30 Days Of JavaScript

Day 14: Strings and JSON

Lesson 2: String Methods

Strings are primitive types but they still come with a host of functions (aka methods) and properties that you can call on them. Let's rattle though the most common here.


You've already seen this one, .length tells you the number of characters in the string. This is a property not a method, so you don't use () with it.


Let's you slice out a portion of a string between two indexes (positions)

If you omit the second number then it just runs to the end of the string. Take the 7 out from the above (don't forget to remove the comma as well)

If you make the numbers negative then they count back from the end of the string. So slice(-1) gives you the last character. Change the above playground to get the last 4 characters.

It's important to note that slice gives you a new string and leaves the string you applied it to alone. Log out name above to see what I mean.


If you want to replace the first instance of something in a string then replace is your friend.

.replace() is case sensitive. So in the above replace("the","We") won't work.

You can also use Regular Expressions in replace, we won't be going into them in this course though, so this is just a thing for you to be aware of.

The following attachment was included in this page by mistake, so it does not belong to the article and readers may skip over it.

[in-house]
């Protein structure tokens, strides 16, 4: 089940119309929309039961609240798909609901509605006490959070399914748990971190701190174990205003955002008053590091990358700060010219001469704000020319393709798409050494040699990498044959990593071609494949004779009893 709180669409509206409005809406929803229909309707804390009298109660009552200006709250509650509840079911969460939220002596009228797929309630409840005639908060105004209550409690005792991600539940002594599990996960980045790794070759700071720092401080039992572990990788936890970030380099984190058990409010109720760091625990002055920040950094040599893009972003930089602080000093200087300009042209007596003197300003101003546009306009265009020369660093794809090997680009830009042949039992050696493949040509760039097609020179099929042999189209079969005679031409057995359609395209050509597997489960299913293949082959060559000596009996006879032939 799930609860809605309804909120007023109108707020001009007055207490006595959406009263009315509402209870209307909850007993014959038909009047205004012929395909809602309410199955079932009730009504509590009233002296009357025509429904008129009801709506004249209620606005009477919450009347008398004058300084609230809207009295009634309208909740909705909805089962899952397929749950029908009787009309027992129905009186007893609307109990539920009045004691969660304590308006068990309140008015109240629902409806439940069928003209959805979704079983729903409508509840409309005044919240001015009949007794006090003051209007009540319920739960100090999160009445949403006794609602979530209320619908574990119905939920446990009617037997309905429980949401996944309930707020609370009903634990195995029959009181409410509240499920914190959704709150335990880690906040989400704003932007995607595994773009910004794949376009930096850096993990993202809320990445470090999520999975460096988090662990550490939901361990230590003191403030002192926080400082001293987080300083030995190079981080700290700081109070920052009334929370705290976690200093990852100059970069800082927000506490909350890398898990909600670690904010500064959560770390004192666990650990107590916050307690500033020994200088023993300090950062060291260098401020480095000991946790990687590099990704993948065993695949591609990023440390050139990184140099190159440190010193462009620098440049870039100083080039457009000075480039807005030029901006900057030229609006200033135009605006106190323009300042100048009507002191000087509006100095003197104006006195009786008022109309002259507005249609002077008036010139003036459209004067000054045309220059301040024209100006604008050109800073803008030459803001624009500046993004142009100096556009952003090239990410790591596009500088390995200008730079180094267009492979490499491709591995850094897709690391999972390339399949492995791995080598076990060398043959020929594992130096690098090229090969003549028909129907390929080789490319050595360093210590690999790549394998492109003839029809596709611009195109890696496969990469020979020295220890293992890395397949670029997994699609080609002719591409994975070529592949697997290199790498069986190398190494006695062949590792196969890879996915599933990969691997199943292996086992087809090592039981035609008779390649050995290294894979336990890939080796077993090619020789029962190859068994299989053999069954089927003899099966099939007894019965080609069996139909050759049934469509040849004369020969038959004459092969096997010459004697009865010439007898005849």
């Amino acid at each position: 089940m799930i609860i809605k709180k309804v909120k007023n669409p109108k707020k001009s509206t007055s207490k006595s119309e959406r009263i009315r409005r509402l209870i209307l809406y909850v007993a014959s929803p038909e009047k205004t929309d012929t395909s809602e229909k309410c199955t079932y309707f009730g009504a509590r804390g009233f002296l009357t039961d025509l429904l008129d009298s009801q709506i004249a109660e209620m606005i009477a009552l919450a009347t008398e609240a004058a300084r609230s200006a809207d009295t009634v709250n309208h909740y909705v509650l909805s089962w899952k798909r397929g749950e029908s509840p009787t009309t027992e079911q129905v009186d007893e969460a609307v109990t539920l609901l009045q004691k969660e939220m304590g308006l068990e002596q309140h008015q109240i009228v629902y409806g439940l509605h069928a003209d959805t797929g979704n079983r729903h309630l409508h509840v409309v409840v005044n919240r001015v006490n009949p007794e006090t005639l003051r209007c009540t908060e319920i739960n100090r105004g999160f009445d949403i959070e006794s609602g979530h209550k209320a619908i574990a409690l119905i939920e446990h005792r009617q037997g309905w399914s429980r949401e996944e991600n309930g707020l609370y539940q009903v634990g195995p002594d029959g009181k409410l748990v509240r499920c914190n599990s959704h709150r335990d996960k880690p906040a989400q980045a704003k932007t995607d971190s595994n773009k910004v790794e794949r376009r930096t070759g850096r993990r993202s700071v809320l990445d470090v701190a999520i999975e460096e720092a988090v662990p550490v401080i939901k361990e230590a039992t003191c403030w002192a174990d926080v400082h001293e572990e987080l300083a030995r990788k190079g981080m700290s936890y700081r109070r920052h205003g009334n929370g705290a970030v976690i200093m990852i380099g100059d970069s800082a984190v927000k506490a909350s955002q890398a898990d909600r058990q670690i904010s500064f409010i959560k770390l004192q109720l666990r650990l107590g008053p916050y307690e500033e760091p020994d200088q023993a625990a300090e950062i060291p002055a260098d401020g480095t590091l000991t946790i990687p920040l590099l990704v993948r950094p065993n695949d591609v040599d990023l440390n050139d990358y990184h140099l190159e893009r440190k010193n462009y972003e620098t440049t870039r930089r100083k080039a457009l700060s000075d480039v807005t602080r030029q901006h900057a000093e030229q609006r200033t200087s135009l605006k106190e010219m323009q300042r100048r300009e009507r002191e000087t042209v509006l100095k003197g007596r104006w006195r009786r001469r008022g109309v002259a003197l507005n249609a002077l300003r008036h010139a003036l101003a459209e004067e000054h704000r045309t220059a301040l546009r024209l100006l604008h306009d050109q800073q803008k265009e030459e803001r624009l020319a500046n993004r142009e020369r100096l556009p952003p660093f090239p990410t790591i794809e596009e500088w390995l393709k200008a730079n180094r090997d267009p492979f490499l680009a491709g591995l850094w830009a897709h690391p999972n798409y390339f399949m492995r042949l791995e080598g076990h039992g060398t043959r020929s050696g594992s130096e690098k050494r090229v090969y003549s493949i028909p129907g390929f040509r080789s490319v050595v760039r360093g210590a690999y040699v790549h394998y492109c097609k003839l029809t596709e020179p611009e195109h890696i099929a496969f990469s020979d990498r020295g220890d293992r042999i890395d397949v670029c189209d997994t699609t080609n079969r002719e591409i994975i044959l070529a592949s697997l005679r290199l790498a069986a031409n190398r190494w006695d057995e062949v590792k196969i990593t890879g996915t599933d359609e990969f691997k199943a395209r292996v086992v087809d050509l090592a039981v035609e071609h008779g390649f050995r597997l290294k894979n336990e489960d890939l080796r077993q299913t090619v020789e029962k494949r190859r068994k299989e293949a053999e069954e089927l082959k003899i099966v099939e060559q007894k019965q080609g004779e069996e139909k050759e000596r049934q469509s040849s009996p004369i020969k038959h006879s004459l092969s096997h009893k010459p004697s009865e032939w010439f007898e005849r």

Not added until 2021, replaceAll() is the the same as replace except it does all instances.

.toUpperCase() and .toLowerCase()`

You can change the case of a string with these two methods. Most commonly I will use toLowerCase() when I want to validate user input against some value where casing isn't important.

Trimming strings

Speaking of user validation. It's surprisingly common for people to enter extra white space when filling in forms. This can cause odd behavior - imagine the above example if the user had entered 'Italy    '?!

So we have the trim methods. We can trim() which removes whitespace at the start and end of a string, trimEnd() which takes it off the end and trimStart() which takes it off the beginning.

And now we get something we can test against.

Because .toLowerCase() returns a new string I could have done this:

1const cleanedDestination = destination.toLowerCase().trim();
2const result = validCountries.includes(cleanedDestination);

Try adding this into the playground above.


One of the most used string functions is .split(). It lets you split a string into an array based on a certain character.

Very commonly you will use this on URLs or file paths and split on / or when when working with comma separated data and split on the ,

Like this:

Very often when you are in a coding interview you will be tasked dealing with strings and very often the first thing you will do is call .split() in some way to get it into more manageable data.

Arrays have a handy method on them called .join() that let's you do the reverse of .split()

Combined with .split() you can really start do some powerful manipulations.


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